S. FIEN1, M. CLIMSTEIN2,3, T. HENWOOD4,1, E. RATHBONE1, J.W.L. KEOGH1,5,6
1. Faculty of Health Science and Medicine, Bond University, Robina, QLD, Australia; 2. Water Based Research Unit, Faculty of Health Sciences, Bond University, Gold Coast, QLD, Australia; 3. Exercise, Health and Performance Faculty Research Group, The University of Sydney, NSW, Australia; 4. Southern Cross Care, North Plympton, SA, Australia; 5. Human Potential Centre, AUT University, Auckland, New Zealand; 6. Cluster for Health Improvement, Faculty of Science, Health, Education and Engineering, University of the Sunshine Coast, Sippy Downs, QLD, Australia. Corresponding author: Samantha Fien, Faculty of Health Science and Medicine, Bond University, Robina, Australia, 4229, Ph. 0402479015, Fax: +617 5595 3524, E. email@example.com
Jour Nursing Home Res 2017;3:81-87
Published online August 11, 2017, http://dx.doi.org/10.14283/jnhrs.2017.13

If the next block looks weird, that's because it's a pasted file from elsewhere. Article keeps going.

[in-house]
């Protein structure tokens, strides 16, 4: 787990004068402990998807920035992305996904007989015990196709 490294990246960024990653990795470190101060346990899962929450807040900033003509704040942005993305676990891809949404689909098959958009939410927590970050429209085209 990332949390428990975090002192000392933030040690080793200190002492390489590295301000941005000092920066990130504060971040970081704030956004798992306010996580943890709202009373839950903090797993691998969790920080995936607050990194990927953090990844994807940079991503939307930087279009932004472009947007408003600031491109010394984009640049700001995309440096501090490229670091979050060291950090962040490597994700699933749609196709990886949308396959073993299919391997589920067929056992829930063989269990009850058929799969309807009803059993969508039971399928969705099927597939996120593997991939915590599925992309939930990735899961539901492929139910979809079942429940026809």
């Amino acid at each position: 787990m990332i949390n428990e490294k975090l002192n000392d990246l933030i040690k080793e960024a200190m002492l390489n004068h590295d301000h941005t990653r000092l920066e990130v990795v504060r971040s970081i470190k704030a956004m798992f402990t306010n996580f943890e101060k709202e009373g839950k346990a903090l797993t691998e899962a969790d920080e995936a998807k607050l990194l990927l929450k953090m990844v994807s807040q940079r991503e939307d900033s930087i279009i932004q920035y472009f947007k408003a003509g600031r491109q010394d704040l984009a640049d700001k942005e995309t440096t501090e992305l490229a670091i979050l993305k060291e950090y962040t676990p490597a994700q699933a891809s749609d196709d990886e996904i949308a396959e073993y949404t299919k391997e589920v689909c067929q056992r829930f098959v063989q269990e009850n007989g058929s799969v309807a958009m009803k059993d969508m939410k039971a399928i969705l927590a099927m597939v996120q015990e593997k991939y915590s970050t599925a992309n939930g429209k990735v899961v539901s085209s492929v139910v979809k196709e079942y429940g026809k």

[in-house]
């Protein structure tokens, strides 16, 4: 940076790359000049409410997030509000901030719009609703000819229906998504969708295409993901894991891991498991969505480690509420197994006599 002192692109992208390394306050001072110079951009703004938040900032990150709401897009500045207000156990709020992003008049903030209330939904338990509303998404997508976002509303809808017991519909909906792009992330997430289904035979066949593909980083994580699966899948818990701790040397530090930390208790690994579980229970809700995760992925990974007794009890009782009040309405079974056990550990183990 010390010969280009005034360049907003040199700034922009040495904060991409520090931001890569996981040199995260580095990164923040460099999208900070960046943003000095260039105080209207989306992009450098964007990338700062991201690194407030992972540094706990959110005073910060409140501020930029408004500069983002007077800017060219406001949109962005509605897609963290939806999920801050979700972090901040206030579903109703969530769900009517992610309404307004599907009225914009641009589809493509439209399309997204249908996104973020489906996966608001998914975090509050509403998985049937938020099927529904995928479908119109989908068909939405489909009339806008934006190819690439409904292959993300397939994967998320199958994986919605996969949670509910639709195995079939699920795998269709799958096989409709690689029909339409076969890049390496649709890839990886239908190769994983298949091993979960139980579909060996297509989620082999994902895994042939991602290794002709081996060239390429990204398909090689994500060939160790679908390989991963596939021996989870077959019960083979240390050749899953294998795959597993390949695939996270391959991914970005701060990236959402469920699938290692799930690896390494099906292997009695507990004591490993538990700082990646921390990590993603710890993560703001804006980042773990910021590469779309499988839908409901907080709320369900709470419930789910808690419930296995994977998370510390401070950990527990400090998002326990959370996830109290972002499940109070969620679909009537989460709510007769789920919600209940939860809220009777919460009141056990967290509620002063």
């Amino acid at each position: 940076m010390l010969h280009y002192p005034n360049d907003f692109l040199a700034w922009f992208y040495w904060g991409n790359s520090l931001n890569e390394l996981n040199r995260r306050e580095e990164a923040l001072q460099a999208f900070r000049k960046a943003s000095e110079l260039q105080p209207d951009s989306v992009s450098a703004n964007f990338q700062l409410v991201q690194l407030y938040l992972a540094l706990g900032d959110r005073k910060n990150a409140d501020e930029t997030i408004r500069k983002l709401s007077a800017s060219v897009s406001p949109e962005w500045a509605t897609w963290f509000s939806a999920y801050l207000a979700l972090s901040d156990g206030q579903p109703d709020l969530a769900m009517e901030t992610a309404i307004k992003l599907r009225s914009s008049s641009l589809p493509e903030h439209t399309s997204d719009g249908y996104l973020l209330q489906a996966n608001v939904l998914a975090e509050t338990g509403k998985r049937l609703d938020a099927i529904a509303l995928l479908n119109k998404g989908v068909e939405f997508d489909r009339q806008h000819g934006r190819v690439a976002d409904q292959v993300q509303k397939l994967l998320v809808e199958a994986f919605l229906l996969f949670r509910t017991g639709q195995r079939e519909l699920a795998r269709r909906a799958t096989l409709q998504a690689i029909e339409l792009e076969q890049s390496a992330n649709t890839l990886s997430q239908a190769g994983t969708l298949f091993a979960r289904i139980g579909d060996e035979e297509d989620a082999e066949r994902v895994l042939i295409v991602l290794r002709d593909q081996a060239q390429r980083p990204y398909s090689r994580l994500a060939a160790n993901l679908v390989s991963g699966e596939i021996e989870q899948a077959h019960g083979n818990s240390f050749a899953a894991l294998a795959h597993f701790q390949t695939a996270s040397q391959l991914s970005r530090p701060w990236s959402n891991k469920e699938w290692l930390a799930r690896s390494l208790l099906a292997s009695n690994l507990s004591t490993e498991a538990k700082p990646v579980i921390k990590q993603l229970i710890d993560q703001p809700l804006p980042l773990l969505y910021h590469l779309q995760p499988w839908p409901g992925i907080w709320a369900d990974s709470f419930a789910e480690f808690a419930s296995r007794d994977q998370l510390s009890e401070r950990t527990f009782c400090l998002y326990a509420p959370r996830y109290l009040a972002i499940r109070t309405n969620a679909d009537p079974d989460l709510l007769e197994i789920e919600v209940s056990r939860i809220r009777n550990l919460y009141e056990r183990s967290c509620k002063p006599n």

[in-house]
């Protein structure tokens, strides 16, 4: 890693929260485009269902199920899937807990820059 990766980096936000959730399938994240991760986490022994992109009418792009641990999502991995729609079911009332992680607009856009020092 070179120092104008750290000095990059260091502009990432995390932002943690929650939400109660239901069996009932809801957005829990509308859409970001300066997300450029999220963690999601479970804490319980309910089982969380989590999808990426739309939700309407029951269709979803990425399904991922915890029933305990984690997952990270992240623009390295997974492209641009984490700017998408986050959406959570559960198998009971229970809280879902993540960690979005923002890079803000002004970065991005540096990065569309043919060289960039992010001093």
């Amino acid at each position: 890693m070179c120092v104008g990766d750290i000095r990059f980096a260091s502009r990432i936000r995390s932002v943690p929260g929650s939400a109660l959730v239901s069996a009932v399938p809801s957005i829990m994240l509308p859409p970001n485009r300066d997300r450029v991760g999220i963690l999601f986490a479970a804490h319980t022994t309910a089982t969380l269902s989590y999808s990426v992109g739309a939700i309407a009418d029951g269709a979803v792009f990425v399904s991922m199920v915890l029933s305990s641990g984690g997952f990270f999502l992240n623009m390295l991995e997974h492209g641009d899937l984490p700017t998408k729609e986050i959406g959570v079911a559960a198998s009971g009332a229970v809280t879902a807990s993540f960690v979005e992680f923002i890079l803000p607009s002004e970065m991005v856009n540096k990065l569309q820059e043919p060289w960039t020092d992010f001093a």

Background: Falls, wounds and hospitalisation are serious adverse events that may result in reduced independence and quality of life, and contribute to higher risks of disability and death in nursing homes. Objectives: To quantify the incidence of events (falls, hospital admissions and wounds) in nursing home residents and to determine if gait speed thresholds can predict falls. Design: A prospective cohort design was used to estimate the incidence and types of adverse events. Setting: Three nursing homes on the Gold Coast/Northern New South Wales, Australia. Participants: 100 nursing home adults consented to participate in this project. Measurements: The primary outcome included the number of adverse events (falls, wounds and hospital admissions) accessed through the nursing homes records. We used negative binomial regression models adjusted for potential confounders to examine associations between gait speed group and falls suffered by residents in nursing home settings, and we reported incidence rate ratios (IRRs) with 95% CIs and the actual P-value. Results: During the six months, there were a total of 226 falls, 243 wounds, 65 hospital admissions and 29 deaths with 12% of the residents having a fall(s), wound, admitted to hospital and dying in the 6-month period. Gait speed was not a statistically significant factor that impacted adverse events. However, for every additional hospital admission there was a 28% increased rate of falling, for every additional wound there was a 7.8% increased rate of falling and for every kilogram increase in handgrip strength there was a 4.4% increase rate of falling. Residents were also found to have an increased rate of falling if they were female (65.5%) and a decreased rate of falling with a positive impairment Mini-Cog score residents were likely to have a 52% decrease in their rate of falling when compared with negative cognitive impairment. Conclusion: The incidence of adverse events in Australian nursing homes is high, suggesting that continual refinement of assessment, education, awareness and management processes are required to improve resident outcomes. In particular, falls reduction interventions appear important, as they would likely reduce the number of hospital admissions and wounds in the nursing home setting.